Imagine being a fifth generation—born and bred—Hispanic American citizen and not getting the job because English is your primary language. Juan is a college student seeking employment. He applied for a position as a warehouse worker with a local company. He thought he possessed all the skills required, but his prospective employer did not agree. He was turned down for the job because he did not speak Spanish. Juan is furious and disgusted. So am I.
Decades of unregulated and un-enforced immigration law has changed our nation in what appears to be irreversible ways. Today non-Spanish speaking Americans are denied employment in the United States with American companies because they do not speak a foreign language. How will Immigration Reform fix this?
I wonder what would happen if American companies required all their employees to speak English? I wonder how our Justice Department would react if it became common practice to disqualify employment candidates that do not speak English?
The taxpayer has invested hundreds of billions (if not trillions) of dollars in English Second Language, public education programs and generations of Americans are competing for American jobs with people who only speak Spanish. What once was viewed as a handy skill—Spanish language proficiency—is now becoming a requirement if Americans wish to work in America.
Juan’s grandparents speak Spanish. They also speak English. Juan is the first in his family to pursue a college degree. He is worried about his future and he is genuinely concerned for his job prospects.
Younger generations of Americans are angry. I cannot say I blame them. Many people will say that it is just a sign of the changing times and all Americans should strive to be bilingual. Ok, but should Spanish language fluency be a requirement in America or should we be embracing English. This is not a new issue. It is an issue that does not get much press time anymore. It is an issue that has been put to sleep and anyone caught suggesting that we need to make English the standard in America is characterized as a bigot.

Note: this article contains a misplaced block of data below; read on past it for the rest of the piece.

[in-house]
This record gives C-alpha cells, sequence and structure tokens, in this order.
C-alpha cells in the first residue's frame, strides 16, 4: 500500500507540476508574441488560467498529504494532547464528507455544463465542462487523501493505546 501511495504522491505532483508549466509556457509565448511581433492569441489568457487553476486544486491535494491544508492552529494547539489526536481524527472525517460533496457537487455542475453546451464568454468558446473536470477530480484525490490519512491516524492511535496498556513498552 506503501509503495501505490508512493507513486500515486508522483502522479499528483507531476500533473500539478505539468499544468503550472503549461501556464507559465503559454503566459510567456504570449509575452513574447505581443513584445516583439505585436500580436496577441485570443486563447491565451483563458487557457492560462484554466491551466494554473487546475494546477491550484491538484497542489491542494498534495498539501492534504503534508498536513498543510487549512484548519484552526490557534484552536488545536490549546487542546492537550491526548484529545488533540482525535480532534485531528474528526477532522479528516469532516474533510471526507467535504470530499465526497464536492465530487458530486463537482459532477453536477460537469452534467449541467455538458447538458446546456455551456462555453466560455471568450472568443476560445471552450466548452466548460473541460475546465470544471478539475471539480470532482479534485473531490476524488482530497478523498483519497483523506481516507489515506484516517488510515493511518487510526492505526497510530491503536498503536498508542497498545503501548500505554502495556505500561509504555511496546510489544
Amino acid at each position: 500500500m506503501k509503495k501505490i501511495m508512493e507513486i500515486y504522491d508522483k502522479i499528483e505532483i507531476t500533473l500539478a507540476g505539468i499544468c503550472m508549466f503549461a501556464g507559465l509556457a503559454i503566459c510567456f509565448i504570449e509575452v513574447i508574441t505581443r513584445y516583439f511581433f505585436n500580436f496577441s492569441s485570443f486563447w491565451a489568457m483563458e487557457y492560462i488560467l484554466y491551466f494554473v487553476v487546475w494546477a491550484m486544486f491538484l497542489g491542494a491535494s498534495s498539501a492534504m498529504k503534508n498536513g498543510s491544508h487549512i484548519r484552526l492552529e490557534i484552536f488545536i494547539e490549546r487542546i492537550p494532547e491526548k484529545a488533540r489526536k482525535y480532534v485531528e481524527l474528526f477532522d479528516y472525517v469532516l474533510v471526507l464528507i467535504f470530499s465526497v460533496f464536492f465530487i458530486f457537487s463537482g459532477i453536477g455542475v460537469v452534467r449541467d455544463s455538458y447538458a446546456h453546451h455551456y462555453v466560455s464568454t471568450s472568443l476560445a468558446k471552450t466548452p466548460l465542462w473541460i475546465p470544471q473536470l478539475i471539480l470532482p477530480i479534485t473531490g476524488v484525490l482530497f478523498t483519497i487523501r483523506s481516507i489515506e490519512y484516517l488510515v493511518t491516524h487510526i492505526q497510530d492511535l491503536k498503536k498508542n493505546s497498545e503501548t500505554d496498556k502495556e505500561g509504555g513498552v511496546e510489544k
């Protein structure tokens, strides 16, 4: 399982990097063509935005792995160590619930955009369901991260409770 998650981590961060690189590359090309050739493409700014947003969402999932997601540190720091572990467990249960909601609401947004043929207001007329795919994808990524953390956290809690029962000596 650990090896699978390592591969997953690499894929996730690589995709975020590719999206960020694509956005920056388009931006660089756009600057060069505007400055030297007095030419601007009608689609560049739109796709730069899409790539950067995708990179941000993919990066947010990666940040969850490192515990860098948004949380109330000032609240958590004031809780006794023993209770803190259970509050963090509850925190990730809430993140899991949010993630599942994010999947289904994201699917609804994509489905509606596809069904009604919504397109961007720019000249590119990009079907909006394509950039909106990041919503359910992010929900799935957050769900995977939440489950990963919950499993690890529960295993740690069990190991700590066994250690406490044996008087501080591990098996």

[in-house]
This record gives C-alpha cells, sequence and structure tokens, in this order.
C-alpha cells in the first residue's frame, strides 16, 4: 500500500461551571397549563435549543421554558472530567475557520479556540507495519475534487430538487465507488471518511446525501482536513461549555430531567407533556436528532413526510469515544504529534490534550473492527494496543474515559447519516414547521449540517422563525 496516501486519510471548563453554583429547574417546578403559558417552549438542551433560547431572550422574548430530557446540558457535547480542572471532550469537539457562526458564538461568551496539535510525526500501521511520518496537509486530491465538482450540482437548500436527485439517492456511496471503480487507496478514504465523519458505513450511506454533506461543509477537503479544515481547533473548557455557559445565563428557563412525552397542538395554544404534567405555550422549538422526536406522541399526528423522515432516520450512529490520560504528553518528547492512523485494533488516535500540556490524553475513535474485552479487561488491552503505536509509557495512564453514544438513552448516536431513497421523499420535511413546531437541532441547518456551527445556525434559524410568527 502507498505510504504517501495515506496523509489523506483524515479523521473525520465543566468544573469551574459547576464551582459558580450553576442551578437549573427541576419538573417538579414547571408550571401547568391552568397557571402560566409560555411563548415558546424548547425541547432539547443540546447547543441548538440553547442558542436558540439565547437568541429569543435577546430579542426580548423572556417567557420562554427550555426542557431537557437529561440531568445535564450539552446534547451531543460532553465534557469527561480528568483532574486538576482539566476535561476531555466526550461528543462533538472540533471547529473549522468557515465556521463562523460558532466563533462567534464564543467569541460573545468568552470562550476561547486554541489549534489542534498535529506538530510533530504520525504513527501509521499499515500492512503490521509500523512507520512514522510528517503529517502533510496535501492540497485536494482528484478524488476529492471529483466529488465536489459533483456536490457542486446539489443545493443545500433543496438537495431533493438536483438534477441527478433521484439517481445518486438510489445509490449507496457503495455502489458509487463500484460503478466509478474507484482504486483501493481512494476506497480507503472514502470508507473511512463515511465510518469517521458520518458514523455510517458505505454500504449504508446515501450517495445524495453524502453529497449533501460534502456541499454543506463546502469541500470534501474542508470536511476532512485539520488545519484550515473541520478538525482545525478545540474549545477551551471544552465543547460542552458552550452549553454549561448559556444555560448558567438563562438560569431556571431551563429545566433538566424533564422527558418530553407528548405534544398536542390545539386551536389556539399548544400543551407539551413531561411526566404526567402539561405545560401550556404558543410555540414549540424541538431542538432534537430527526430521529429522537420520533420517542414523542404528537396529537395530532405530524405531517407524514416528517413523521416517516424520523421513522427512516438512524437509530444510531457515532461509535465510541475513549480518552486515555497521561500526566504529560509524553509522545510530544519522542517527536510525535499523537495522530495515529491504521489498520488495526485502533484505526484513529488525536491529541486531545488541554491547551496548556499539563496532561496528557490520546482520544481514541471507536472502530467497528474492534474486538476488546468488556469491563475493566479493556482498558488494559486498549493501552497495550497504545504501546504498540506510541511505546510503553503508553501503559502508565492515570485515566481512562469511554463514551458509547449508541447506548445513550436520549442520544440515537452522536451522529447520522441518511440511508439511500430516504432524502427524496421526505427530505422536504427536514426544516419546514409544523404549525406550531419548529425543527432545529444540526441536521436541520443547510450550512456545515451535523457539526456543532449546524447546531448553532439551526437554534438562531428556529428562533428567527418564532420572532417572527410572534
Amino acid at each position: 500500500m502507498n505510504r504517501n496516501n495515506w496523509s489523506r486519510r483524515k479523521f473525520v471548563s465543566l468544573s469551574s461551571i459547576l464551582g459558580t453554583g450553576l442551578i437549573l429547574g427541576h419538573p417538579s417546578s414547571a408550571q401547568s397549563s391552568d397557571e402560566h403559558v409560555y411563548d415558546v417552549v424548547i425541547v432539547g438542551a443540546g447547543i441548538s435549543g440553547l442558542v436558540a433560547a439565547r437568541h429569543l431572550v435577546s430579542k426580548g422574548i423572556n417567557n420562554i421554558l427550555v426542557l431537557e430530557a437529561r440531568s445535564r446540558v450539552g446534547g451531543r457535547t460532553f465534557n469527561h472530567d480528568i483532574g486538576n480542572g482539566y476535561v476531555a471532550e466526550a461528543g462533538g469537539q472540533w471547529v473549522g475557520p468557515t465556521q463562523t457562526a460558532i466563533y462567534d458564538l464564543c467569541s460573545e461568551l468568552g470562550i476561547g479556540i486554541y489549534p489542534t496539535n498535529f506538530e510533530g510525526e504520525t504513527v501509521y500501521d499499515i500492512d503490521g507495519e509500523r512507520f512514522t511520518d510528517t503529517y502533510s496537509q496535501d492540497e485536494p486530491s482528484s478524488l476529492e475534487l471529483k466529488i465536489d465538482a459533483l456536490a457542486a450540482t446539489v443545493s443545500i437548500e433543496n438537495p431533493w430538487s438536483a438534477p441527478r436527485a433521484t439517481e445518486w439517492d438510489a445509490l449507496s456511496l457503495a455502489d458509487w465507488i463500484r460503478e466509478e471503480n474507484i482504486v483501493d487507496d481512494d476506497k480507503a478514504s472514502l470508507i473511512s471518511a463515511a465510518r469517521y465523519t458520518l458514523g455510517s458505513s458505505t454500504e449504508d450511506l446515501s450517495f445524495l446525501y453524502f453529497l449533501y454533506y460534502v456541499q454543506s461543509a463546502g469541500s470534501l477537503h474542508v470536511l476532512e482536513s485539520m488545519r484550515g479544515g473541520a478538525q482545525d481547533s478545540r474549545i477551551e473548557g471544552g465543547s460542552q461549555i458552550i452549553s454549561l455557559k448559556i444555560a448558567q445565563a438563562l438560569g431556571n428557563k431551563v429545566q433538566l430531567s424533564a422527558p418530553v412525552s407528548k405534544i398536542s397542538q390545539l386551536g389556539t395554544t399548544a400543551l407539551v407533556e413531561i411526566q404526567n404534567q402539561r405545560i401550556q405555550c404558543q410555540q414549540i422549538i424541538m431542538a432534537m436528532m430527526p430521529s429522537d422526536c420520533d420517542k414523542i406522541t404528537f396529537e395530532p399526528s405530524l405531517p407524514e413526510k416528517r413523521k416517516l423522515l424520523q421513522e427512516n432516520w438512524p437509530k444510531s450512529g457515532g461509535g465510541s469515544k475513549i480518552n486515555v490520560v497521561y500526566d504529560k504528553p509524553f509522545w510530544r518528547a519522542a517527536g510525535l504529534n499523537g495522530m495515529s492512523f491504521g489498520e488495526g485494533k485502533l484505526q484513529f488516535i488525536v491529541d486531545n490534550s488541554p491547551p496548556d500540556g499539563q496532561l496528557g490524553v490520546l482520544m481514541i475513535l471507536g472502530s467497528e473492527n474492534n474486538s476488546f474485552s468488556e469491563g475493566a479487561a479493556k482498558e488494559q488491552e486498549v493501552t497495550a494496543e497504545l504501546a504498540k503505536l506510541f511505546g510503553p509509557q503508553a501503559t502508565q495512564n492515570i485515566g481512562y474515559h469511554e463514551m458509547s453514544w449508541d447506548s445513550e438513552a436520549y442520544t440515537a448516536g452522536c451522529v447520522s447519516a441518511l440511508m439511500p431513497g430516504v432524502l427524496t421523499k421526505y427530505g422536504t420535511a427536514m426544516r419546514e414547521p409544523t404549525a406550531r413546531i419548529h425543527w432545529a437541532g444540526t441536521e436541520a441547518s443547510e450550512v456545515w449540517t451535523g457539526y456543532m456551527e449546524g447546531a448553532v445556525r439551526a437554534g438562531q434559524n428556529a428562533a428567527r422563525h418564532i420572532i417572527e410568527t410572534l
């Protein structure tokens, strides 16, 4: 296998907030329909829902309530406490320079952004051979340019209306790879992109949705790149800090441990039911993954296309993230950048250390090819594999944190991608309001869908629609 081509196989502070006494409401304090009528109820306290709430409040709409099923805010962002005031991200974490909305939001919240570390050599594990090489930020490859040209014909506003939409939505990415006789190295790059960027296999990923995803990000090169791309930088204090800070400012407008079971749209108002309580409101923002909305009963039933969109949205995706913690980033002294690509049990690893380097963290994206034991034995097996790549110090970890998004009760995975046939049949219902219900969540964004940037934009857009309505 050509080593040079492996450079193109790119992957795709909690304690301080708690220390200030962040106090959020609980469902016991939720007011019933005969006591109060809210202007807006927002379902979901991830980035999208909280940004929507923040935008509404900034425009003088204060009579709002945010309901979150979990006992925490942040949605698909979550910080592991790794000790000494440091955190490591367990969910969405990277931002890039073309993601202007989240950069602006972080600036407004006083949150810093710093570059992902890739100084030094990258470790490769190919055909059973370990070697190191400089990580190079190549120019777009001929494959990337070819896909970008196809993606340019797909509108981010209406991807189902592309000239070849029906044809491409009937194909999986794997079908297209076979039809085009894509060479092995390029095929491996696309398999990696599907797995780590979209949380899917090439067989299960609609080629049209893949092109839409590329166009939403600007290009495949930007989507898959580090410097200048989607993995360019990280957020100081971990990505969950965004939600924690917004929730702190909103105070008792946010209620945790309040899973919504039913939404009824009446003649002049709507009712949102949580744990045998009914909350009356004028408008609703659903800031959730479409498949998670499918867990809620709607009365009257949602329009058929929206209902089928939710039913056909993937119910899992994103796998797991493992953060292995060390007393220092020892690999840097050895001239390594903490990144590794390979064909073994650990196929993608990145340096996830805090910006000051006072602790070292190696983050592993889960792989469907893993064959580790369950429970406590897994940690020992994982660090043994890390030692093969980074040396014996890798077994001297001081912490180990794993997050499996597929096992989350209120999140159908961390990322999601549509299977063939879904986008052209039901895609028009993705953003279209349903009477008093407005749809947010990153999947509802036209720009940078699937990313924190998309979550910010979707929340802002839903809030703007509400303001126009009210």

It is highly likely that Juan will learn to speak Spanish. Then he will have to learn how to read and write it. I cannot say I have the same level of confidence when it comes to our illegal immigrant community voluntarily learning English. I have even less confidence that our incompetent government will enforce any English proficiency requirements for soon to be amnestied illegal alien Hispanics.
The futures of our younger generations are sacrificed to accommodate another burden caused by an unresponsive and irresponsible government. If current immigration reform becomes law, some thirty million Hispanics will be legally allowed to work in America. Not enough of them speak, read and write English. Many of their children struggle with English and the public education system is failing miserably at teaching basic core curriculum to these future American workers.
In Texas, many schools are teaching basic course material (math, history, science etc.) in Spanish to both Spanish and English speaking students.
Juan was slightly aggravated when I could not control my laughter when he told me about his current job search. After I explained the irony of his predicament, he shook his head and asked how anyone could be denied a job in this country because they did not speak Spanish? My sarcastic response was:” Hey bud we live in a country that does not require a candidate for the Presidency to provide proof of citizenship until 3 years after his inauguration.”
Is America really ready to become a nation whose upcoming generations will be denied job opportunities because they cannot manage Spanish language proficiency? Heck many of America’s youth cannot read and write proficiently in English. Will we now add Spanish to the list of subjects American students cannot master?
Immigration Reform is wrong for many reasons. For Juan and many other younger Americans it is an assault on their futures that no one really cares to discuss. Imagine an America where you cannot get a job unless you speak a foreign language. It’s here. It is happening right under our noses. We are tolerating it and we are not demanding the laws to change it.